well-defined minerals which lay claim to the family name, besides an extensive list of relatives which have been formed by alteration on exposure to air and water. The series runs from the compact, glistening mica found in granite and gneiss, through many gradations of hydrous micas, until we reach the ordinary soapstones and clays. But the name properly stops when the mineral loses its glistening surfaces, for then the Latin word micare (to shine) no longer applies. Our German friends call it Glimmer, a name whose significance is readily seen.
The importance of the mica family, however, does not depend alone upon its many varieties and numerous relatives. The micas are an essential ingredient in many of our most wide-spread rocks—such as the granites, gneisses, mica schists, and their relatives, which form the continental backbone in both the Eastern and Western worlds. These rocks in time run into each other through infinite gradations, just as the mica passes insensibly into the soapstone, so that we can nowhere find hard and fast lines in the mineral any more than we can in the biological world. If we wish, then, to think of mica correctly, we must picture to ourselves a long stem with many branches, and somewhere on this stem—perhaps midway between quartz and limestone—a group of closely related minerals of peculiar scale-like structure and glistening surfaces. We must think of minerals as momentary crystallizations in an ever-changing current of inorganic matter, and not at all as fixed and final forms.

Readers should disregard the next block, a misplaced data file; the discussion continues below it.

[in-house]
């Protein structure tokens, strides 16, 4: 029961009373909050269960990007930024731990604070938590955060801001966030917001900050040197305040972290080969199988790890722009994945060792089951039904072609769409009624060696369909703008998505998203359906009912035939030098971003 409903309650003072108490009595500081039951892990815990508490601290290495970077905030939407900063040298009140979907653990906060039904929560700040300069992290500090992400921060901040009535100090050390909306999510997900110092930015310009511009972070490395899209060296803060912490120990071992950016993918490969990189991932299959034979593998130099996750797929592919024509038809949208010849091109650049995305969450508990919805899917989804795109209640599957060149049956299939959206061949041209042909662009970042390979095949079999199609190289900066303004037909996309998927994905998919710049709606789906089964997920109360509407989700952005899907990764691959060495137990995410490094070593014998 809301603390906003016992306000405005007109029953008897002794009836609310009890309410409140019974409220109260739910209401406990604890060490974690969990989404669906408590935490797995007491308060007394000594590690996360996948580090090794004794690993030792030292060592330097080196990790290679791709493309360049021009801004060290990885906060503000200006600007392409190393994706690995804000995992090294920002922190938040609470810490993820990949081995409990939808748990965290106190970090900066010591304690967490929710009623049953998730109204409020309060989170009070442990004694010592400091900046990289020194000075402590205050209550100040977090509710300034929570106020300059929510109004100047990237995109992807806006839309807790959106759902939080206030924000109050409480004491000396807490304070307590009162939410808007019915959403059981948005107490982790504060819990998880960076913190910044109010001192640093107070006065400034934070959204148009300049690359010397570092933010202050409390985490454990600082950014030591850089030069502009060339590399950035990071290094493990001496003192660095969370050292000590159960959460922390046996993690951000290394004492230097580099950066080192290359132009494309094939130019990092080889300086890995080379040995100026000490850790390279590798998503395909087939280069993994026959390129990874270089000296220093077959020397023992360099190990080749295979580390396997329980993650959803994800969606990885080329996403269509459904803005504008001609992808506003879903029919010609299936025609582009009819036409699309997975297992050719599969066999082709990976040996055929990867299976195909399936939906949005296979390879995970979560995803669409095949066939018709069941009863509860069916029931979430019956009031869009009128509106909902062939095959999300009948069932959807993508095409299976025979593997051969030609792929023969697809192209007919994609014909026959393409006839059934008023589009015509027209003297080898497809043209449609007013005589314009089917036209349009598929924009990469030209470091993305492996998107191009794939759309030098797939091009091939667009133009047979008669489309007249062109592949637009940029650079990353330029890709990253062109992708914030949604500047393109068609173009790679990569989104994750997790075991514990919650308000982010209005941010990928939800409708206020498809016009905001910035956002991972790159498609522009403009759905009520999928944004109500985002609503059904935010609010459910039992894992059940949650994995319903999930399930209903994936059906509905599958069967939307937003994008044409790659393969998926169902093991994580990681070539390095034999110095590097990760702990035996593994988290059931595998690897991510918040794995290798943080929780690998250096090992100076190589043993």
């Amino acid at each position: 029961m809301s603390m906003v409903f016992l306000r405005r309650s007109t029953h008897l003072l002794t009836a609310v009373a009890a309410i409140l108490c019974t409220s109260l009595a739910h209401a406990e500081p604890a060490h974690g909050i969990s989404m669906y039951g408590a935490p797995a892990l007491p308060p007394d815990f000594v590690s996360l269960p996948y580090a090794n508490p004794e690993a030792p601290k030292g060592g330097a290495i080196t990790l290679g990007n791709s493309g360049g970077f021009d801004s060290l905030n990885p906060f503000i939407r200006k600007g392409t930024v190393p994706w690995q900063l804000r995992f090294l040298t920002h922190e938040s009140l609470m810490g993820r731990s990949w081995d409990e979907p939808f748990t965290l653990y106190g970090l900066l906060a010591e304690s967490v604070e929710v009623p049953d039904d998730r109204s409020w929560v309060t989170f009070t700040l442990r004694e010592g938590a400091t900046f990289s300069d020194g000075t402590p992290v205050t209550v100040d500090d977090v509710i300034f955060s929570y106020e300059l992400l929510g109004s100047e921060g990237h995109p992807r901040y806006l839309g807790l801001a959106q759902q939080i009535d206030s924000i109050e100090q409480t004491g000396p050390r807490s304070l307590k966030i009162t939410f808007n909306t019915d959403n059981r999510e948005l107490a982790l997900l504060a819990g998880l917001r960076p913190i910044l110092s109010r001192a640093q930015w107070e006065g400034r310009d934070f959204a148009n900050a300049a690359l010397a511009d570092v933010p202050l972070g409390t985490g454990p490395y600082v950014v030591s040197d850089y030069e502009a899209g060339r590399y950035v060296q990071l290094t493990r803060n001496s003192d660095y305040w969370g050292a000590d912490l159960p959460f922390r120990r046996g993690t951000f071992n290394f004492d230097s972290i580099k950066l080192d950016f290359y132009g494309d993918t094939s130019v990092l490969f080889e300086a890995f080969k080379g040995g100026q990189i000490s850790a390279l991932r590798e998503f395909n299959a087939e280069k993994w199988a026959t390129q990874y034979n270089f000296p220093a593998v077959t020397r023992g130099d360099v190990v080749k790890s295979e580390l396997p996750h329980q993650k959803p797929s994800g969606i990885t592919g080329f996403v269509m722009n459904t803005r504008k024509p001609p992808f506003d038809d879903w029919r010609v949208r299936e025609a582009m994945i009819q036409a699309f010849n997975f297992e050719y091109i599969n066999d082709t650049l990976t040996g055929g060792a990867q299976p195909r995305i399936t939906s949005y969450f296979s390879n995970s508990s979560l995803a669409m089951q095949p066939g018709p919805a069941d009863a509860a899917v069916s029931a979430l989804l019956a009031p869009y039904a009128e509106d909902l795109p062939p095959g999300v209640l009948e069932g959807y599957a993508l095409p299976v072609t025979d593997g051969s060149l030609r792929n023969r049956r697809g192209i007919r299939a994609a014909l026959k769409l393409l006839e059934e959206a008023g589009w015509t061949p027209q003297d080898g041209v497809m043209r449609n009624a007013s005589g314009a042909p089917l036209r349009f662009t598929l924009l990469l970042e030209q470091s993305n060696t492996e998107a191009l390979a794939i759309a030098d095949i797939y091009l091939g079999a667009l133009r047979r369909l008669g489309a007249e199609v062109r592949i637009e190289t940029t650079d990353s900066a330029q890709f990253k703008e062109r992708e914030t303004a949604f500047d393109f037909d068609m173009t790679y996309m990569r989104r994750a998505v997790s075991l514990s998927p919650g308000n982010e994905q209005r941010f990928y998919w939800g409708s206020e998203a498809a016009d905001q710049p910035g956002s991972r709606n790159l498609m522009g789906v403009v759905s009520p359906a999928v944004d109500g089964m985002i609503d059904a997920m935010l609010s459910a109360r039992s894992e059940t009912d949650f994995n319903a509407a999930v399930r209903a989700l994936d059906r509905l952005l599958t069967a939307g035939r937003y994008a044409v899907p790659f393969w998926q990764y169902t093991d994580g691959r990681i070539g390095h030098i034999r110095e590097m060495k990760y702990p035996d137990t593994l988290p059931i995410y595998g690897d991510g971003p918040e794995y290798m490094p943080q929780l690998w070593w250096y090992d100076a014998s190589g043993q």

When we submit the micas to chemical analysis, we find that they all contain a large amount of silica—whose common representative is ordinary quartz;—combined with certain metallic bases, such as alumina, iron, magnesia, lime, and the alkalies (potash, soda, lithia, cæsia, and rubidia). No one mica contains all these—though there is some truth in the statement that the micas are silicates of almost everything—but the different varieties depend upon the nature and proportion of the metallic bases which combine with the silica. Thus, while common mica is in the main a silicate of potash and alumina, it also contains small quantities of other metals, such as sodium, magnesium, and iron.
There is a partial parallel here between the mineral and the organic world. Silica is, so far as we know, a compound made up
- Phlogopite, a magnesia mica, commonly of bronze or copper color.
Biotite, or black mica, a magnesia-iron mica, of dark-green or black color.
Lepidomelane, an iron-potash mica, of black or green color.
Astrophyllite, a rare titanium mica, whose powder resembles mosaic gold.
Muscovite, or common mica, a potash-aluminum compound of varying color, white, gray, brown, green, and even violet or rose.
Lepicolite, or lithia mica, a mineral of pearly luster, and grayish to rose or violet color.
Cryophyllite, a very rare lithium mica, of greenish color.